Transient Languages & Cultures published a nice post by Peter Austin last month on the question of how much time it takes to transcribe linguistic data. Working under tight time constraints during some recent fieldtrips, I found one way to speed the process up. It still takes an awful lot of time, but here goes.
In my experience, two very important bottlenecks in transcription, especially of conversational material, are (1) initial recognition (what exactly was said?), and (2) writing it down (how quickly can this be written down in the orthography you have chosen?). In my field situation (a Siwu-speaking village in eastern Ghana with few literate and even fewer computer-literate people), I don’t have someone (yet) who could do the actual transcribing, which is usually done directly in ELAN, so I am responsible for bottleneck #2 (getting it into the computer).
As regards the first bottleneck, for a native speaker it is much, much easier to ‘hear’ a fuller form of conversational speech than for a non-native speaker, so it makes sense to get that kind of help for bottleneck #1. Initially therefore, I would sit down with a consultant, play a conversation utterance by utterance (I would have done the segmentation in ELAN beforehand), and have the consultant repeat the speech while I wrote it down. For bottleneck #2 reasons this often meant replaying the same utterance multiple times. I soon realized that this was a waste of time for my consultant, who would patiently repeat two to four times what he already got right the very first time. Essentially I was using him as a tape recorder, rewinding and replaying his careful repetitions to make up for my deficiencies in short-term memory and typing speed! So here is what I did to speed up the process:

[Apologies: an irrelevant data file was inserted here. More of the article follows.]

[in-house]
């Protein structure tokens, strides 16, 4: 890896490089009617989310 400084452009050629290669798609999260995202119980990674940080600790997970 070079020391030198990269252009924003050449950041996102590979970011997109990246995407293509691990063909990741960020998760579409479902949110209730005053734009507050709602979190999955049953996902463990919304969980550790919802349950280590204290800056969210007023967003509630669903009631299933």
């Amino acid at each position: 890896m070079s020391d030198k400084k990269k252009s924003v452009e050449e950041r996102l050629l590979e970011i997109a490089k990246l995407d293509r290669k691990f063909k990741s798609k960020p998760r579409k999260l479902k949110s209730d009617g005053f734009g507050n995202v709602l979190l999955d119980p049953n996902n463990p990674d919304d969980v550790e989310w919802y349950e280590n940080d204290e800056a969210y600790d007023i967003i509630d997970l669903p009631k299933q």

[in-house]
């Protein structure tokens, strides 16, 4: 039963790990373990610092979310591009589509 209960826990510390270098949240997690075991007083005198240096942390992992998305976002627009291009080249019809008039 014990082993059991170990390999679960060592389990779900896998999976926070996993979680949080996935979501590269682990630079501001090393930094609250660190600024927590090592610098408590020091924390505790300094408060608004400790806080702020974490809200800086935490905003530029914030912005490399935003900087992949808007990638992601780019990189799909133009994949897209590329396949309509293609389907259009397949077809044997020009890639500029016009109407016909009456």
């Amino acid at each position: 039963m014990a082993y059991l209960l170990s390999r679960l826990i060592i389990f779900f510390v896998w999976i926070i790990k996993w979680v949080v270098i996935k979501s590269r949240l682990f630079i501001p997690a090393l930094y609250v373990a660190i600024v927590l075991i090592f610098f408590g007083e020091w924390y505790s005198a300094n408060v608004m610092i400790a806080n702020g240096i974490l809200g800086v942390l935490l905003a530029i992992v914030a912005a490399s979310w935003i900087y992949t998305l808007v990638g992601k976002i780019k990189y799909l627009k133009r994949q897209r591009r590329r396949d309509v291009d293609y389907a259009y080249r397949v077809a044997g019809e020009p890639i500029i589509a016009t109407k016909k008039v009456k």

- Presegment the conversation in utterances in ELAN.
- Go through it a first time, utterance by utterance, and record the consultant’s carefully pronounced repetition of each utterance.
- Get the results of 2 (tens to hundreds of small audio files) onto the computer, batch rename them if needed (I always include at least date and speaker ID in the filename), and put them in a media library that allows quick and easy file selection and playback (I used WinAMP).
- With that material in hand (essentially slurred and non-slurred versions of utterances) do a first rough transcription. No need to bother the consultant during this time-consuming process.
- Mark all the problematic points and get back to the consultant for a final check.
During my last fieldtrip, my main consultant had to study a lot for his final exams. The above modus operandi turned out to be a win-win situation. He provided me with carefully pronounced utterances (we would get so good at this that we nearly achieved real-time speeds), and I provided him with a place to study in my improvised office on a shadowy compound. So after an initial intense recording session, he would spend the afternoon learning while I would put my headphones on to do the first transcription, which was a breeze with his crystal-clear repetions (which included whistled tone patterns if needed!). Hours later, the final check would be a matter of minutes and we would be ready to enjoy our well-earned fufu in palmnut soup with goat meat — surely the best part of the whole transcription process!